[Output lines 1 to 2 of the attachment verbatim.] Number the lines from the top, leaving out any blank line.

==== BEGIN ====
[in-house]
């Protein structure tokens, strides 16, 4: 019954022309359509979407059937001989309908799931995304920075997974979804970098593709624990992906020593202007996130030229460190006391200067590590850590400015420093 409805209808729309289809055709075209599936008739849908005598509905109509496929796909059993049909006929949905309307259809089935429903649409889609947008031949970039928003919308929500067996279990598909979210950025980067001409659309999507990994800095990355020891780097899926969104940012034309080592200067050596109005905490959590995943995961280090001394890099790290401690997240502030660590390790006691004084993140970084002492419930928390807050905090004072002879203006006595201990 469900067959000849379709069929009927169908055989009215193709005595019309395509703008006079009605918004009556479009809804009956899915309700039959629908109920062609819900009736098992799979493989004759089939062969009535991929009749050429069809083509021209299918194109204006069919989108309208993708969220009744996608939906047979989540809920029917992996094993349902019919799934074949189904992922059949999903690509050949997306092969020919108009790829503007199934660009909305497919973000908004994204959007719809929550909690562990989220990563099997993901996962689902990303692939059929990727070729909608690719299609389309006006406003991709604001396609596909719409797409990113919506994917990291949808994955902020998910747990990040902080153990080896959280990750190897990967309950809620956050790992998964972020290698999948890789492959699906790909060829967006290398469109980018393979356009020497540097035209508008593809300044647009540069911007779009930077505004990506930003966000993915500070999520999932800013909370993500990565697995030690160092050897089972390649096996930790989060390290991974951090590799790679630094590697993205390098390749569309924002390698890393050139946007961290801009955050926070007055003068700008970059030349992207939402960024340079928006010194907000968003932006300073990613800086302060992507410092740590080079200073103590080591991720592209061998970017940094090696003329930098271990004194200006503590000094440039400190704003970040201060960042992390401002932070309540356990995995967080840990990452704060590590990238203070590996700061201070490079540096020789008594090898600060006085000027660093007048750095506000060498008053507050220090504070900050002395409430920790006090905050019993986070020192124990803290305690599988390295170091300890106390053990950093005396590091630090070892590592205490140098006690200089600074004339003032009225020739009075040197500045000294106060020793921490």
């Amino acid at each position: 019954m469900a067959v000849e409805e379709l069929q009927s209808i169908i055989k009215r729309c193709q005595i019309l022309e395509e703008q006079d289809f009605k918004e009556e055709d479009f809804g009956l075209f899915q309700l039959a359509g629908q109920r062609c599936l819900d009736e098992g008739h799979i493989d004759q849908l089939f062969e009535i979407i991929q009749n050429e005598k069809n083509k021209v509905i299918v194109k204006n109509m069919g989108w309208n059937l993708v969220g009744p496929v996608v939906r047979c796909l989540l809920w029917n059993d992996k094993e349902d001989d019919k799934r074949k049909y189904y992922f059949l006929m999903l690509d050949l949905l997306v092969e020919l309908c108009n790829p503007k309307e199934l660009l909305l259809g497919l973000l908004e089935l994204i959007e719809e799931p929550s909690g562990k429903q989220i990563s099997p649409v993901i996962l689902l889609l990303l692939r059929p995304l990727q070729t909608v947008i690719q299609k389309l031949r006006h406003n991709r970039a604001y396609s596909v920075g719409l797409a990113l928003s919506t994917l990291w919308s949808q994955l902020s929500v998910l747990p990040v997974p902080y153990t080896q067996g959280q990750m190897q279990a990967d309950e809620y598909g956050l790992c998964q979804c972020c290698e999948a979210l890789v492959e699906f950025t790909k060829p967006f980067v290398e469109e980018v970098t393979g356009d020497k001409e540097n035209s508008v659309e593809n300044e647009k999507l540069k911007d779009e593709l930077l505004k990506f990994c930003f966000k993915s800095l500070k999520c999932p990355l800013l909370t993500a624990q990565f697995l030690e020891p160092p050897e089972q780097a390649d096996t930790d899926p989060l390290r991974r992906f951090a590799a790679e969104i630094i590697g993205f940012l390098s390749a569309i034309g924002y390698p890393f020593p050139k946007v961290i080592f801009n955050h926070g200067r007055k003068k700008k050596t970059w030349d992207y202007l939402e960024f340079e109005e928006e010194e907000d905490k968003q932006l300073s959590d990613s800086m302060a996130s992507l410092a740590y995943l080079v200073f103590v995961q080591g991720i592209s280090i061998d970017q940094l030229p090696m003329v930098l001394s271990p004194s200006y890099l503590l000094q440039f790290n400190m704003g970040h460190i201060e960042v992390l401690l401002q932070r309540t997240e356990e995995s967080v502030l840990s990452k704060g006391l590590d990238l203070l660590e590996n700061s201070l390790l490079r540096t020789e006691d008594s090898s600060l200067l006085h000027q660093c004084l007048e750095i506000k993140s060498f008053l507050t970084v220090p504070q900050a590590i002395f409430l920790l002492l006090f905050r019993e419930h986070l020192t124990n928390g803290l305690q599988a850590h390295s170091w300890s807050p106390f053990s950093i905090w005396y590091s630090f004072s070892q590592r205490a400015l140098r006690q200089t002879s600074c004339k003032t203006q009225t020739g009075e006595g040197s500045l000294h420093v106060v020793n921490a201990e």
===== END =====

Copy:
[in-house]
């Protein structure tokens, strides 16, 4: 019954022309359509979407059937001989309908799931995304920075997974979804970098593709624990992906020593202007996130030229460190006391200067590590850590400015420093 409805209808729309289809055709075209599936008739849908005598509905109509496929796909059993049909006929949905309307259809089935429903649409889609947008031949970039928003919308929500067996279990598909979210950025980067001409659309999507990994800095990355020891780097899926969104940012034309080592200067050596109005905490959590995943995961280090001394890099790290401690997240502030660590390790006691004084993140970084002492419930928390807050905090004072002879203006006595201990 469900067959000849379709069929009927169908055989009215193709005595019309395509703008006079009605918004009556479009809804009956899915309700039959629908109920062609819900009736098992799979493989004759089939062969009535991929009749050429069809083509021209299918194109204006069919989108309208993708969220009744996608939906047979989540809920029917992996094993349902019919799934074949189904992922059949999903690509050949997306092969020919108009790829503007199934660009909305497919973000908004994204959007719809929550909690562990989220990563099997993901996962689902990303692939059929990727070729909608690719299609389309006006406003991709604001396609596909719409797409990113919506994917990291949808994955902020998910747990990040902080153990080896959280990750190897990967309950809620956050790992998964972020290698999948890789492959699906790909060829967006290398469109980018393979356009020497540097035209508008593809300044647009540069911007779009930077505004990506930003966000993915500070999520999932800013909370993500990565697995030690160092050897089972390649096996930790989060390290991974951090590799790679630094590697993205390098390749569309924002390698890393050139946007961290801009955050926070007055003068700008970059030349992207939402960024340079928006010194907000968003932006300073990613800086302060992507410092740590080079200073103590080591991720592209061998970017940094090696003329930098271990004194200006503590000094440039400190704003970040201060960042992390401002932070309540356990995995967080840990990452704060590590990238203070590996700061201070490079540096020789008594090898600060006085000027660093007048750095506000060498008053507050220090504070900050002395409430920790006090905050019993986070020192124990803290305690599988390295170091300890106390053990950093005396590091630090070892590592205490140098006690200089600074004339003032009225020739009075040197500045000294106060020793921490």